Not so unsatisfied that she did not hesitate to invite him back to her place three weeks later, but that’s making another point.
No, her description of Palios was so different from the one that allegedly came from her, through a “friend’s” mouth, only days earlier, that it means readers can choose from three conclusions:
A) Palios had distanced himself from her so much throughout the furore that this was payback time (and who wants to read that description of their sexual performance in national newspapers?).
B) The “friend” had as much knowledge of the situation as I did, which was completely zilch.
C) The unnamed “friend” did not exist at all. Take your pick.
According to the Sunday Times, there are so many youngsters coming out of university with decent degrees that employers are looking for something extra on the CV.
Finding the right work experience, say teachers and employment experts, has become a key step to future career success.
It is so competitive, apparently, that one top London public school recently held a charity auction where ambitious – and wealthy – parents could bid for these lucrative placements for their offspring.
Two weeks at an architects’ practice fetched £430, a week at a top London hospital went for £360 and work experience at a big city accountancy firm went as high as £925. But what placement topped that? Two lots for work experience at a national newspaper raised £1,250 each.
As the school admitted: “Our parents are quite ambitious, as are their kids. To get their foot in the door of a top broadsheet is a fantastic opportunity.”
Quite so. And they are clearly prepared to pay for the privilege.
I just wonder how many bottomline focused, cost-cutting obsessed newspaper execs may well have filed this cutting away under “potential money-making schemes for the future”.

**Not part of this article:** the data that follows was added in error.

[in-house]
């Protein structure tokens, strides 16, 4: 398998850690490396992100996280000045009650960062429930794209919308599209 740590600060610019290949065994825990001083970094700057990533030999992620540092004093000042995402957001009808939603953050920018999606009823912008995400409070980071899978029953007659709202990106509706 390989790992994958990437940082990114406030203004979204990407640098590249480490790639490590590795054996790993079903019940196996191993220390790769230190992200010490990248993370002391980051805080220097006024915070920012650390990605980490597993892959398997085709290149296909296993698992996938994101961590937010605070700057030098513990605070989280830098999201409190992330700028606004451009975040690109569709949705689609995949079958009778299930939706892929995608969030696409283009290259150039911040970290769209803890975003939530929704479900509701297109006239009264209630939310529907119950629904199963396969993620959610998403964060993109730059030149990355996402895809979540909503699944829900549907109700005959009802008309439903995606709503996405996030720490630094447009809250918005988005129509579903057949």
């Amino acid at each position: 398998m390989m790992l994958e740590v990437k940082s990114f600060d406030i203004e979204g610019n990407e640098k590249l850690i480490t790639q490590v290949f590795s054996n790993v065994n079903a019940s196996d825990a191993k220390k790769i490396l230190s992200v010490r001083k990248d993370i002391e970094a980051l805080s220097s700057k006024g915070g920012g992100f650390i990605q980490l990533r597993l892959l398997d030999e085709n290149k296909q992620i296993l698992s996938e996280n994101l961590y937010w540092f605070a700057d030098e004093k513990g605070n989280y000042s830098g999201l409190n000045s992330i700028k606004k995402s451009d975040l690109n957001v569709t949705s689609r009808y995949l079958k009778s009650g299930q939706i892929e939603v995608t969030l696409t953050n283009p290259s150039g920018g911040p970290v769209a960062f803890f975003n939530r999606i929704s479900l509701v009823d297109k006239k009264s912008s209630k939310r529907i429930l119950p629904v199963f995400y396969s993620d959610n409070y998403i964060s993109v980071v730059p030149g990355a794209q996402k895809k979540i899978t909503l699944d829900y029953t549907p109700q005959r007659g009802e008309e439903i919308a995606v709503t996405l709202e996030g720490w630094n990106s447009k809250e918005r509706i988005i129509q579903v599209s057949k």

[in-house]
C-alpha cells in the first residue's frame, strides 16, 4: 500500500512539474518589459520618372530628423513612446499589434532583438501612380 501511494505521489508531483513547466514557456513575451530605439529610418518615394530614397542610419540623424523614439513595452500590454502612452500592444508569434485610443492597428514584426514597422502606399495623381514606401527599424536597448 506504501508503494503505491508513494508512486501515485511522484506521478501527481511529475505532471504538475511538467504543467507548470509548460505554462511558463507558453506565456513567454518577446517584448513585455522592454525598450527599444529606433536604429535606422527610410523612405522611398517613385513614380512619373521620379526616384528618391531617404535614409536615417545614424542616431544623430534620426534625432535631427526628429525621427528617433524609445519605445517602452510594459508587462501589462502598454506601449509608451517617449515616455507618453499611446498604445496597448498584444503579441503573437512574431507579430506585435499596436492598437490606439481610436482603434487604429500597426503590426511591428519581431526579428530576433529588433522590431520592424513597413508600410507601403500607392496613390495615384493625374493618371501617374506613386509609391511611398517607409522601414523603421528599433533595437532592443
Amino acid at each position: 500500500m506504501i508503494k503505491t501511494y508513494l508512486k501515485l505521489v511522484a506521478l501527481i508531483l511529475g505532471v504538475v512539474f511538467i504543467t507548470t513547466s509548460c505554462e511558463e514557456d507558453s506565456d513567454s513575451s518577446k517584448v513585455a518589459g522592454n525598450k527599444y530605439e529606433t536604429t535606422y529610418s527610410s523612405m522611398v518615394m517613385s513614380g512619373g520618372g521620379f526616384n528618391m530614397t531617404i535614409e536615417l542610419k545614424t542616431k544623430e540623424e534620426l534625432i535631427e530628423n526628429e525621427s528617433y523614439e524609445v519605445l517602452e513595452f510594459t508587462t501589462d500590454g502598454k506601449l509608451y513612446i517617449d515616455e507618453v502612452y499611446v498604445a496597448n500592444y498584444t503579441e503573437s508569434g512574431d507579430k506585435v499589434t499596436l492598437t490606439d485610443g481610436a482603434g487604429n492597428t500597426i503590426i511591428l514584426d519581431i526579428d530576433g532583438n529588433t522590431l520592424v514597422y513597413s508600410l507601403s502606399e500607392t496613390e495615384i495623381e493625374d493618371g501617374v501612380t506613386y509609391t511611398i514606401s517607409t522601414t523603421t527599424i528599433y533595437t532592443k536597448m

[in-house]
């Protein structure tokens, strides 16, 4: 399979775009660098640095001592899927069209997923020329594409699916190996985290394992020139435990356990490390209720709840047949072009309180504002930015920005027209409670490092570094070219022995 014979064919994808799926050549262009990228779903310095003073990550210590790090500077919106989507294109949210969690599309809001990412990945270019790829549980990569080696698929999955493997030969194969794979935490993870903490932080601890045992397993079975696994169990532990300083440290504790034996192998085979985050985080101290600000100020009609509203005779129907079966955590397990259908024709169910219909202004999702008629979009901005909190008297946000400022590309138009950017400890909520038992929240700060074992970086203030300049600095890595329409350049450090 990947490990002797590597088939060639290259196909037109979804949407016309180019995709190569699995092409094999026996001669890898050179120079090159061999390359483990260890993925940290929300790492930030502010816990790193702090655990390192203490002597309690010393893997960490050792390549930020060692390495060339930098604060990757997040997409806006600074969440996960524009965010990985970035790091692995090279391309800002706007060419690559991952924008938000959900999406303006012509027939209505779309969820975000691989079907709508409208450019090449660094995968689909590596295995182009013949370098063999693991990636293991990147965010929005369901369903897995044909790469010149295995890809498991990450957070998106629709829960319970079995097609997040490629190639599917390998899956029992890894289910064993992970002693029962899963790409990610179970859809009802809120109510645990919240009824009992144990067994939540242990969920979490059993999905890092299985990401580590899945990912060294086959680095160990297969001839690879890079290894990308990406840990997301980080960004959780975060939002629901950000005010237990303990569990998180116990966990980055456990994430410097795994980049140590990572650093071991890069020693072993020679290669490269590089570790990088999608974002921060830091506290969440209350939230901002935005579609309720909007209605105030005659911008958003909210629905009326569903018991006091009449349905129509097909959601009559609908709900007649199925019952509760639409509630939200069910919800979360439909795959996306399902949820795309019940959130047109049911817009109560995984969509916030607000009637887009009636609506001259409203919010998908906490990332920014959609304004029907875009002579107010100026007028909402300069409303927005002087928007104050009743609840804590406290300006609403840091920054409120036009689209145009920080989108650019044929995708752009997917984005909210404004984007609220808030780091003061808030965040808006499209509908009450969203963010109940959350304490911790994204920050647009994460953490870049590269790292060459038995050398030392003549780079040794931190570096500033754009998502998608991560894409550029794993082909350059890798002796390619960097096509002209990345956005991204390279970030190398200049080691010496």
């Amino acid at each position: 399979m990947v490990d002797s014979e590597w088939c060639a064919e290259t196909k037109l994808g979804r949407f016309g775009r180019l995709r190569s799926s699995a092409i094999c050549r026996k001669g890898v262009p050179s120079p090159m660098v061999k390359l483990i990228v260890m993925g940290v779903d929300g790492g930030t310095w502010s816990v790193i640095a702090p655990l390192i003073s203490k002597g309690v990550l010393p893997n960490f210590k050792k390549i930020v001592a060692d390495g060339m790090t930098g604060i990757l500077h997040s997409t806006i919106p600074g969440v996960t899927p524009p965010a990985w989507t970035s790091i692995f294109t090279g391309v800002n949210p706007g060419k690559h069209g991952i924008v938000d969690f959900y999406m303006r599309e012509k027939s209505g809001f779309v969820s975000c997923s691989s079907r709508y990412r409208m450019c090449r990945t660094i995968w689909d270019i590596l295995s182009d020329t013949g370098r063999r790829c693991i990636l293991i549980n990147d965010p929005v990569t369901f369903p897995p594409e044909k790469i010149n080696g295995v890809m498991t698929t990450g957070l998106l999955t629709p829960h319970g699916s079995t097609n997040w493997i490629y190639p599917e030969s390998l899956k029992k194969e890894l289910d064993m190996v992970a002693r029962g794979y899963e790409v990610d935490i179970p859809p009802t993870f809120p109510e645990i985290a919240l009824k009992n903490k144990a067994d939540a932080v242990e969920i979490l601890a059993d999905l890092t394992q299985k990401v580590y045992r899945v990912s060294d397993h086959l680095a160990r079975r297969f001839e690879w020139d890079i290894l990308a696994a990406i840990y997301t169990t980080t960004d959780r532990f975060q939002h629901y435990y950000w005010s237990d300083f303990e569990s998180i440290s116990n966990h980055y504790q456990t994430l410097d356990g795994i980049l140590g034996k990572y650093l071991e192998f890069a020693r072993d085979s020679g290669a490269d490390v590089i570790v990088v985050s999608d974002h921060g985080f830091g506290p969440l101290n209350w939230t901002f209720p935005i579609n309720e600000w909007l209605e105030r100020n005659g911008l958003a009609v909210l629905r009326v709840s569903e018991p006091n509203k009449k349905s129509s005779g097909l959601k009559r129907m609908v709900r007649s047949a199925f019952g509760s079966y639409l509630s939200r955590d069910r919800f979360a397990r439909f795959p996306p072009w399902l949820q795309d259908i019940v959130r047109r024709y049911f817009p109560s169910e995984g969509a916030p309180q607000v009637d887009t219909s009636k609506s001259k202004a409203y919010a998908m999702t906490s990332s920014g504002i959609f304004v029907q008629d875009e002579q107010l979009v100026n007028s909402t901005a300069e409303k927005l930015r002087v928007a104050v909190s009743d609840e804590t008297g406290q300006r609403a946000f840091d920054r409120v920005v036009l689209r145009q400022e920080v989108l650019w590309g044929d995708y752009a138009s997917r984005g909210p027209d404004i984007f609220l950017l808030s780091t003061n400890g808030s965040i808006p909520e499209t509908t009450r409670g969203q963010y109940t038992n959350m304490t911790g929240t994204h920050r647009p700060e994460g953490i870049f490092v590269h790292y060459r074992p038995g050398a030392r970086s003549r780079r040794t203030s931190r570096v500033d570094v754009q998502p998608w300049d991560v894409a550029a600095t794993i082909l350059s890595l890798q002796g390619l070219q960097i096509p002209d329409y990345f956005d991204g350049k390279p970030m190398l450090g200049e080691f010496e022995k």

Once these well-bred grads have sailed through their work experience and managed to secure an even more hardtocome-by traineeship on a newspaper, perhaps they could spare a thought for Charles Kabonero.
He will be of a similar age, 23, and is still juggling his on-the-job training with studying journalism at the University of Rwanda.
But instead of getting the coffees, rewriting press releases and trying to snaffle the freebies off the features desk, he has been editing Rwanda’s only independent newspaper, Umuseso, for the past six months.
Clearly a high-flier you might think. But Kabonero has taken up the mantle after the three previous editors (all since the paper was launched in 2000) fled the country after being arrested several times and receiving death threats.
In fact he has just been released after his fifth stint in jail since he took over the editor’s chair.
“After all the editors fled, I found myself the most senior person at the newspaper so I became editor,” he said.
Most recently he was held for six weeks. Each time he is arrested he is not given access to a lawyer, any sort of trial, or told how long he will be held for. When he is eventually released he receives death threats.
Not many parents at the London public school would be vying with each other to secure the editor’s job for their child on that particular paper.
Alison Hastings is a media consultant and trainer and former editor of the Evening Chronicle, Newcastle.
Next week: Tom Loxley